Debate number five among the Republican candidates happens this evening at 8:30 pm. I thought I would toss out my two cents about what to expect in tonight’s debate.
I went over to CNN’s website to see who would be moderating.
Wolf Blitzer, Cruz Derangement Syndrome suffering Dana Bash and the token conservative Hugh Hewitt. With a line-up like that, something tells me that it will be cringeworthy to watch. Maybe not as cringeworthy as a Democrat debate, but I have learned to keep expectations low when CNN is at the helm.
The undercard debate (which I may skip, I haven’t decided) will be between George Pataki (who has surged to zero in the latest Quinnipiac poll in Iowa), Rick Santorum (who was the 2012 winner of the Iowa caucus but now finds himself sharing the same level of support as Pataki), Lindsey Graham (another zero), and Mike Huckabee (who is blowing them out of the water with 1% support in Iowa).
Can you see why I’m not certain I want to bother watching the undercard?
Clearly at least Santorum and Huckabee want to hang on until after the Iowa Caucus. My guess is, as previous winners, they want to see if perhaps the polls are wrong and they show well among actual caucus-goers. I don’t blame them for that. Polls this early on are rarely prescient, and I’m sure they both want to wait until caucus-goers actually do their thing before calling it quits. But I’m guessing both Santorum and Huckabee may pull out of the race after February 1 — or at the latest after New Hampshire. I could be wrong. But that’s my theory.
Graham on the other hand is going to hold on by hook or by crook until after South Carolina. It’s his state, after all. My guess is, he wants to wait until then to see if he can sway his fellow South Carolinians to hand him a victory. When that doesn’t happen, I think Lindsey will take his marbles and go back to Washington to cry in John McCain’s arms.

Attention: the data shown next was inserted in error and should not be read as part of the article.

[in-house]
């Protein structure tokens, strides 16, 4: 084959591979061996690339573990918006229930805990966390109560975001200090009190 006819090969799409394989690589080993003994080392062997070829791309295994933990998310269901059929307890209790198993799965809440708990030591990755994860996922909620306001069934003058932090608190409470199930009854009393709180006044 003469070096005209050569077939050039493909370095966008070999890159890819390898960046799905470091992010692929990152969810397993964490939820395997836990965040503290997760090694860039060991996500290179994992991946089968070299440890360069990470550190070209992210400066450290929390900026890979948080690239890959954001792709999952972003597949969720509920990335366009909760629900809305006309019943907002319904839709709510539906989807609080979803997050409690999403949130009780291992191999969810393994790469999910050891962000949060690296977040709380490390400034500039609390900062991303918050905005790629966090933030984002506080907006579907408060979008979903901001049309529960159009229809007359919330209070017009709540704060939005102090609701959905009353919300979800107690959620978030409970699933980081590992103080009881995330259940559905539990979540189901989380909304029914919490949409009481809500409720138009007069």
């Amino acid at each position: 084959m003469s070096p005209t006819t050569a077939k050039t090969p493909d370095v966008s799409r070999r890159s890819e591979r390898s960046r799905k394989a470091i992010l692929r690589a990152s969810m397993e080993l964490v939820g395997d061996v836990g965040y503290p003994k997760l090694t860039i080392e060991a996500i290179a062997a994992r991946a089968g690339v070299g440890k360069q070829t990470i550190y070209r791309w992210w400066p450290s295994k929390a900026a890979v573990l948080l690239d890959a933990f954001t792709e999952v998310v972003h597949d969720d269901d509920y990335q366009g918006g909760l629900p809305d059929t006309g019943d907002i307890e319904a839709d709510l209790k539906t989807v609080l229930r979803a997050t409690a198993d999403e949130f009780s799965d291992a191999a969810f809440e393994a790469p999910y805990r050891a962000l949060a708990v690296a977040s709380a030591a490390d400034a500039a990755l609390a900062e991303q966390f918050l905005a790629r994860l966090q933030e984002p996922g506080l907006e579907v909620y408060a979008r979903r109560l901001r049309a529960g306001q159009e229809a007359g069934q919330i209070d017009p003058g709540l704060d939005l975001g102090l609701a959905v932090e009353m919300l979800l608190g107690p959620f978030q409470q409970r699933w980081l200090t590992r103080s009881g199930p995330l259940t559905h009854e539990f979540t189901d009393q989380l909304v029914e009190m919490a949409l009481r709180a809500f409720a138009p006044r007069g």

Pataki? I can’t begin to make predictions about his exit from the race because I haven’t yet figured out why he entered it. It isn’t like we were all clamoring for a second New York Liberal to run for the GOP nomination.
I think what we can expect from the undercard debate is four guys without a prayer trying to make the case for why they should still be seriously considered. That means Lindsey will go all Jack Bauer with a southern twang while Santorum boasts about his foreign policy chops from way back when he was in the Senate. Huckabee will be his soft-spoken, charming self to no avail. And George Pataki will continue to try and convince himself that he is relevant.
The prime time debate is down to nine. Which isn’t really “down to” since nine is a hellatious number of candidates. Any old how. They are Jeb Bush, Ben Carson, Chris Christie, Ted Cruz, Carly Fiorina, John Kasich, Rand Paul, Marco Rubio and Donald Trump.
It’s a no-brainer to predict that the moderators will make the most of trying to further drive a wedge between Trump and Cruz. Especially Dana Bash since she probably can’t figure out which of them she despises more.